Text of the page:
Process before your trip…

 This is a process that we should all enjoy, although it is stressful, once you get the congratulation letter everything will have a different face :).

Interview…

For this I do not have much to say more than be yourself. If you do not know something it is okay to say it, you do not need to have a perfect answer. From this, you will learn (like I did) to be okay with who you are with your answers even if they sound silly sometimes. For a while I was worried that I was not going to be selected for the program because of some of my answers, but I got the good news and that opinion about myself changed….and if you are wondering about the picture in my congratulation letter, yes we took it while in India!

Visa

If you are like me and do not read the instructions, you are going to be very frustrated. For this, you will need:

  • A picture of yourself with a white background. What I did… I took a picture of my passport picture and change the size of the picture to what it was required and it work!
  • A clear picture of your passport

I thought it was going to be easier, so please take your time to do at once. However, if for some reason you can not finish it when you started it DO NOT FORGET to write down your application ID number which is on the middle top of the page. It happened to me, and I had to start over again and learn the hard way.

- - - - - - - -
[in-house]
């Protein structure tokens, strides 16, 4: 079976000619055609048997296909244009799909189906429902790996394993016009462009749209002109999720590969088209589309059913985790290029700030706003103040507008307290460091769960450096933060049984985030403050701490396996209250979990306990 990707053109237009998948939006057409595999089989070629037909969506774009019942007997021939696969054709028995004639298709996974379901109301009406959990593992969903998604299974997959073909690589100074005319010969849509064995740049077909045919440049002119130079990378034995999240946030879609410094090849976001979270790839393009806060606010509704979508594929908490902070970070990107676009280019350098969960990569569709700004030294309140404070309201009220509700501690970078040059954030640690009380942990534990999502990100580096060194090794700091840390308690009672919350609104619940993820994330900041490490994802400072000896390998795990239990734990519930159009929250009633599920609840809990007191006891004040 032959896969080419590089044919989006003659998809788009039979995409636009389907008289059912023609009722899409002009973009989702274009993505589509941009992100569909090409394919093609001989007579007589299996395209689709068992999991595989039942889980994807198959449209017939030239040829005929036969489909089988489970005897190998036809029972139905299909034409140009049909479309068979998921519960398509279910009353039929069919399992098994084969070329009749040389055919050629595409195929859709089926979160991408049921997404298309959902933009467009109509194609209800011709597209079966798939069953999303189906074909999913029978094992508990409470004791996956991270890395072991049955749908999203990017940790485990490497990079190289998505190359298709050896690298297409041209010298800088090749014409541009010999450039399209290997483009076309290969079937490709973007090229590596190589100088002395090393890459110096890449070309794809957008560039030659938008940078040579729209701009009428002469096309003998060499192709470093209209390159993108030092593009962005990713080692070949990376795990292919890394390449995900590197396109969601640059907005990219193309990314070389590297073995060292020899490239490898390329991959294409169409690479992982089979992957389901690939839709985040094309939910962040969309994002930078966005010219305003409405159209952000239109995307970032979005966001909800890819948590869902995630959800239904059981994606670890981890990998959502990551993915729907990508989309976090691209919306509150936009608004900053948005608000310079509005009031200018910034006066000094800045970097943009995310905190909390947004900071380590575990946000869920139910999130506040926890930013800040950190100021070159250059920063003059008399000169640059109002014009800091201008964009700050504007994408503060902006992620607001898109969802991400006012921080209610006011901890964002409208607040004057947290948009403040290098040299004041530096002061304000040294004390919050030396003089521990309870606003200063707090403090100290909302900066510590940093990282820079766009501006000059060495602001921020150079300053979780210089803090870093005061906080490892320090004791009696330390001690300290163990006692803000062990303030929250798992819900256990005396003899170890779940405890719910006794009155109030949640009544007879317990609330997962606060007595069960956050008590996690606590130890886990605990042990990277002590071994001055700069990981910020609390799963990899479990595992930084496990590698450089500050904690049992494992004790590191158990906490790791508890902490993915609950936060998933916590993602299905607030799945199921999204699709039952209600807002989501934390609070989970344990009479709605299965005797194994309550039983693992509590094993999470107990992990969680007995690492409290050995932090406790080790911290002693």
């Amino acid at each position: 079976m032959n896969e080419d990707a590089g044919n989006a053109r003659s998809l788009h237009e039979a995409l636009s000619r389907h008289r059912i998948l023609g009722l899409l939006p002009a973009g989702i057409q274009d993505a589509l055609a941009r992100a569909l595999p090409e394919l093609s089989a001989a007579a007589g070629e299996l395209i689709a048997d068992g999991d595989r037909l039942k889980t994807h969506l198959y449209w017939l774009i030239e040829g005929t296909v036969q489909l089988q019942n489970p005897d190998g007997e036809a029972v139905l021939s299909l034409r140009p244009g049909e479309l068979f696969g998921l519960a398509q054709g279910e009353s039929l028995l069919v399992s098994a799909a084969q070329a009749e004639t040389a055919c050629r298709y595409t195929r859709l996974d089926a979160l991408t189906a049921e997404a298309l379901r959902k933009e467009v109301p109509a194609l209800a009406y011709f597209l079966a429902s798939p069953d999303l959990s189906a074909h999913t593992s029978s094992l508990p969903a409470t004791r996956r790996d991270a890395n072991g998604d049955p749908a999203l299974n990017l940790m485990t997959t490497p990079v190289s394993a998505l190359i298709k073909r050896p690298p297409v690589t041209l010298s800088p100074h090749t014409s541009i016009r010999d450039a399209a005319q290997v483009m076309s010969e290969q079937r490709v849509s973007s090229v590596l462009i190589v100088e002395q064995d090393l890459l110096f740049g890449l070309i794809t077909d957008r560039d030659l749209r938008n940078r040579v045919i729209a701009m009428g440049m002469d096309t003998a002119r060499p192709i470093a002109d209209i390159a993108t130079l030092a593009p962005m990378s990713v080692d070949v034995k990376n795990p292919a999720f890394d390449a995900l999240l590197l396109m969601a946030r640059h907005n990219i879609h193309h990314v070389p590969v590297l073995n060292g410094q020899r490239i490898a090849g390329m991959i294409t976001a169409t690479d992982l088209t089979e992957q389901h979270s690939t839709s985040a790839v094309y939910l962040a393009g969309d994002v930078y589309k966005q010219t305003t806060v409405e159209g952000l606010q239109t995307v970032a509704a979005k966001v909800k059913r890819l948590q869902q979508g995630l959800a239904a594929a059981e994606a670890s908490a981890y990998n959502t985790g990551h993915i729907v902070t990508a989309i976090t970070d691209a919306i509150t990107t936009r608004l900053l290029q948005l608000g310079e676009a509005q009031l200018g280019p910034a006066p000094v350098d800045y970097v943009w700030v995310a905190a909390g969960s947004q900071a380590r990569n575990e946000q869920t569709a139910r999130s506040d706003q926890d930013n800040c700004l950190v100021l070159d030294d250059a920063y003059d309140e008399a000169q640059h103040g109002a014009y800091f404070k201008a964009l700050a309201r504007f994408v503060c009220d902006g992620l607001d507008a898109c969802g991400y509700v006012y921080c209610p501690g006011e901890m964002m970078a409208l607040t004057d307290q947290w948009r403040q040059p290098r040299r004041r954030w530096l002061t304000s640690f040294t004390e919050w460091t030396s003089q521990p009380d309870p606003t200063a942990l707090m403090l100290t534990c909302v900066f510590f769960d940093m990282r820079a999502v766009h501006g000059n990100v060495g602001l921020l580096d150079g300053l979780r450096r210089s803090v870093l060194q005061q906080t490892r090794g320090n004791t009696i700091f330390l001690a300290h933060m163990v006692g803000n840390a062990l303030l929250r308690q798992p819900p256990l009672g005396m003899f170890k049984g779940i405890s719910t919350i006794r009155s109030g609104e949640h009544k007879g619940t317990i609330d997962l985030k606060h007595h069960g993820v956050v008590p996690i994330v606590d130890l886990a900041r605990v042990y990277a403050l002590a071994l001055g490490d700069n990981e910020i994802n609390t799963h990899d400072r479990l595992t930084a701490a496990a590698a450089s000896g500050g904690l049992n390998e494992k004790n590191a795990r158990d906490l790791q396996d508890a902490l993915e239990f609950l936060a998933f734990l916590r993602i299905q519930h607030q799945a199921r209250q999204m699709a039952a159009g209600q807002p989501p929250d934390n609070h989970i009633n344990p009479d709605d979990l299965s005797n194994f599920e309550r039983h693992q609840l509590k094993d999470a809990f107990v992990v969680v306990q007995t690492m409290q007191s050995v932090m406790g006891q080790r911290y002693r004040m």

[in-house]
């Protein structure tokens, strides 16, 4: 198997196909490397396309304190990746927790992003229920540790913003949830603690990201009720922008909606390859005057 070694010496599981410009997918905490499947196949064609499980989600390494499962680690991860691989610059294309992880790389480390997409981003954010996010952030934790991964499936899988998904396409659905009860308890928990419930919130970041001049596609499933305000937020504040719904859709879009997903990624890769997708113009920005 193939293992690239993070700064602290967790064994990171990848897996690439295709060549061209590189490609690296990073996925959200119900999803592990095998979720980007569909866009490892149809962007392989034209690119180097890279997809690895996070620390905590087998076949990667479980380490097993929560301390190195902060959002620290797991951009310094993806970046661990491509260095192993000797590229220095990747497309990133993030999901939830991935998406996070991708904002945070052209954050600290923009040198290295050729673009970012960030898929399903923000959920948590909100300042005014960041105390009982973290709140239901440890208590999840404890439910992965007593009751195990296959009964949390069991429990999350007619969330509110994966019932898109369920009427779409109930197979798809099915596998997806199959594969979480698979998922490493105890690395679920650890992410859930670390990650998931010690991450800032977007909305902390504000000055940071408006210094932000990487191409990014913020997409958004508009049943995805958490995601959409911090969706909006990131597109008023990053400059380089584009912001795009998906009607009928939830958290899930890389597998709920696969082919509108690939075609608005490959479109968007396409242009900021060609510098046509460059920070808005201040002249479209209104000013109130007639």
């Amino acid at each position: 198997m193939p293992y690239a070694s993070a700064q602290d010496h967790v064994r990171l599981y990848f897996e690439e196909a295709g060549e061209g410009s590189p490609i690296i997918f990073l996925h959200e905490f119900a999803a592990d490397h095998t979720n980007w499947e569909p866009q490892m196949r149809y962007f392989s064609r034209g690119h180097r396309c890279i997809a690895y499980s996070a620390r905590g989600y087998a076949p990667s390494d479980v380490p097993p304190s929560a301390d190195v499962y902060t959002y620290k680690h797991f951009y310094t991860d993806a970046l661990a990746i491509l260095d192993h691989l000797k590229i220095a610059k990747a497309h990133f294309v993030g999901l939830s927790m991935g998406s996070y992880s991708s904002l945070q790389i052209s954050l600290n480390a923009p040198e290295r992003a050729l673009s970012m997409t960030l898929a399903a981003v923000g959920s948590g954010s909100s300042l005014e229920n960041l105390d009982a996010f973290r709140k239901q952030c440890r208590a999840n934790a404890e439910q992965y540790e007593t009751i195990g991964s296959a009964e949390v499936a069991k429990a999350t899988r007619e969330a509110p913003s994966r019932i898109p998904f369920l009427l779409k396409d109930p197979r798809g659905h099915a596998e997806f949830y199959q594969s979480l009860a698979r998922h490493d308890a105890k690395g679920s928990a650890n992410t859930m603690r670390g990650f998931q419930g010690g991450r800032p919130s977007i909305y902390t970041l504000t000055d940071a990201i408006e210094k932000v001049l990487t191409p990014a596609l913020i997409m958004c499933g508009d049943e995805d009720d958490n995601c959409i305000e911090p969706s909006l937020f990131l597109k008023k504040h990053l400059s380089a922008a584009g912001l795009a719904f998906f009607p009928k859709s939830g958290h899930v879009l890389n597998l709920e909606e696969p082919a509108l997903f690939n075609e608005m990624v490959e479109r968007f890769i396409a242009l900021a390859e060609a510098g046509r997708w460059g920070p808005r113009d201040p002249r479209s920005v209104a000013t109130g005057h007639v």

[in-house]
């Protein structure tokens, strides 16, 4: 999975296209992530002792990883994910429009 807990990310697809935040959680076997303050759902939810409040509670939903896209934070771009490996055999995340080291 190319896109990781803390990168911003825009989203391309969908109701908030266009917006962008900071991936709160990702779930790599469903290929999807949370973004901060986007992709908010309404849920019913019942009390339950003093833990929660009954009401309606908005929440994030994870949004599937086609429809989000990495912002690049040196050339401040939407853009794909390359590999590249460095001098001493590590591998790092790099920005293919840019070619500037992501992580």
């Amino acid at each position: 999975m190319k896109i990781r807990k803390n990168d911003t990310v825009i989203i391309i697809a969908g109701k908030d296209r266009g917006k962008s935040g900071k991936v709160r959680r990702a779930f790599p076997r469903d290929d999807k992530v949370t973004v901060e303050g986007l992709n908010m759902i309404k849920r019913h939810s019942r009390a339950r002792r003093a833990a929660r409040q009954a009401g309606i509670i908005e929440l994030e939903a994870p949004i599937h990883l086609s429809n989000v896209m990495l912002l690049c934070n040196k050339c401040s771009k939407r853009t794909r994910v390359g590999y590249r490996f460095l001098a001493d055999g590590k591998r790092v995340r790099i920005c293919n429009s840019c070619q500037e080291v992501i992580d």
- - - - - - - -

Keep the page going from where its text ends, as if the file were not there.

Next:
These were the mistakes I did while filling out the application:

  • DO NOT write your social security or your driver license enter NA.
  • DO NOT use punctuation marks. If your name is hyphenated then use a black space instead. Do not use a period if your name has a sux such as “Jr.”
  • AND write the address as they show it even though the space is not long enough. Copy and paste what they give you, and if it does not fit IT IS OKAY!

…and here goes your first investment on your trip $61.50 for you visa!

IMMUNIZATIONS

DO NOT WAIT TILL LAST MINUTE…

Go to the doctor as soon as possible so you will know what your insurance is able to cover. If you do not have insurance Bartell Drugs store and Walgreens offer the service of the immunizations that are required to enter to India. Bartell Drugs have an international nurse that will help you with the research and the decision with some the ones that are optional (malaria).

Hepatitis A $139

Typhoid $102

For me, my insurance covered the Hepatitis A, and with my doctor we decided that I was not going to take anything for Malaria. However, I paid for the Typhoid at the community clinic in North Gate and I paid $76.78, so it was more convenient.

DO NOT FORGET to ask your doctor for CIPROFLOXACIN for traveler’s diarrhea. Most insurances cover this. WHAT I DID TO NOT USE IT… I was really worried about getting sick during India, so my cousin who traveled to Nepal recommended to take probiotics as much as possible BEFORE and DURING the trip. I was eating two yogurts everyday, kombucha, and I bought some probiotic pills called “Pearls Complete” that he recommended. I got them through Amazon for $15.49…. and I never got sick of my stomach!